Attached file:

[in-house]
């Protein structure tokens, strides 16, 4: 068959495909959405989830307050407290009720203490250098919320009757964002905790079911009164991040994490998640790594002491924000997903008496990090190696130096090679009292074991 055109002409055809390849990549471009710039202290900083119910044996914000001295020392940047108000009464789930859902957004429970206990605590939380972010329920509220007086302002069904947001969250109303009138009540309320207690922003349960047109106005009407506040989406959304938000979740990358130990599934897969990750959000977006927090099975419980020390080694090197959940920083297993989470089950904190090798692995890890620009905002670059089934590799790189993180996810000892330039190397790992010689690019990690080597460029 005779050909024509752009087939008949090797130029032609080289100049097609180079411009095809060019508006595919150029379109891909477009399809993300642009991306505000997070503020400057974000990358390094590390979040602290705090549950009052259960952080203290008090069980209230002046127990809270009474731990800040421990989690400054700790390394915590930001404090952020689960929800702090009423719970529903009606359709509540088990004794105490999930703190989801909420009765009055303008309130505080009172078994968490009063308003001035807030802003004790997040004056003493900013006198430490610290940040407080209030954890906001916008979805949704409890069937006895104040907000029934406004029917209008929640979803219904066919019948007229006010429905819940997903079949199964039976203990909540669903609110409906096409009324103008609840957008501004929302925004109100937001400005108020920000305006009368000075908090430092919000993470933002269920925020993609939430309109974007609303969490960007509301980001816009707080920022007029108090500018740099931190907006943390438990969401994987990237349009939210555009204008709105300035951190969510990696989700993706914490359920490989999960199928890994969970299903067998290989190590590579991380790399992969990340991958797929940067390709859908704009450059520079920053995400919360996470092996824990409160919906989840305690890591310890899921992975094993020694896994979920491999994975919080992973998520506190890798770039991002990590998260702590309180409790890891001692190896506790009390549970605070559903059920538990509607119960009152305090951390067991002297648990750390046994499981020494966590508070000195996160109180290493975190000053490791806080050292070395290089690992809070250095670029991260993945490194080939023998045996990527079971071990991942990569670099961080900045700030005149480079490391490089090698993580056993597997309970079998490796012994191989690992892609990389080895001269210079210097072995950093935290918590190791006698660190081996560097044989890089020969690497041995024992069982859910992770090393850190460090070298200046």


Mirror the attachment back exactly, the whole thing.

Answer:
[in-house]
């Protein structure tokens, strides 16, 4: 068959495909959405989830307050407290009720203490250098919320009757964002905790079911009164991040994490998640790594002491924000997903008496990090190696130096090679009292074991 055109002409055809390849990549471009710039202290900083119910044996914000001295020392940047108000009464789930859902957004429970206990605590939380972010329920509220007086302002069904947001969250109303009138009540309320207690922003349960047109106005009407506040989406959304938000979740990358130990599934897969990750959000977006927090099975419980020390080694090197959940920083297993989470089950904190090798692995890890620009905002670059089934590799790189993180996810000892330039190397790992010689690019990690080597460029 005779050909024509752009087939008949090797130029032609080289100049097609180079411009095809060019508006595919150029379109891909477009399809993300642009991306505000997070503020400057974000990358390094590390979040602290705090549950009052259960952080203290008090069980209230002046127990809270009474731990800040421990989690400054700790390394915590930001404090952020689960929800702090009423719970529903009606359709509540088990004794105490999930703190989801909420009765009055303008309130505080009172078994968490009063308003001035807030802003004790997040004056003493900013006198430490610290940040407080209030954890906001916008979805949704409890069937006895104040907000029934406004029917209008929640979803219904066919019948007229006010429905819940997903079949199964039976203990909540669903609110409906096409009324103008609840957008501004929302925004109100937001400005108020920000305006009368000075908090430092919000993470933002269920925020993609939430309109974007609303969490960007509301980001816009707080920022007029108090500018740099931190907006943390438990969401994987990237349009939210555009204008709105300035951190969510990696989700993706914490359920490989999960199928890994969970299903067998290989190590590579991380790399992969990340991958797929940067390709859908704009450059520079920053995400919360996470092996824990409160919906989840305690890591310890899921992975094993020694896994979920491999994975919080992973998520506190890798770039991002990590998260702590309180409790890891001692190896506790009390549970605070559903059920538990509607119960009152305090951390067991002297648990750390046994499981020494966590508070000195996160109180290493975190000053490791806080050292070395290089690992809070250095670029991260993945490194080939023998045996990527079971071990991942990569670099961080900045700030005149480079490391490089090698993580056993597997309970079998490796012994191989690992892609990389080895001269210079210097072995950093935290918590190791006698660190081996560097044989890089020969690497041995024992069982859910992770090393850190460090070298200046």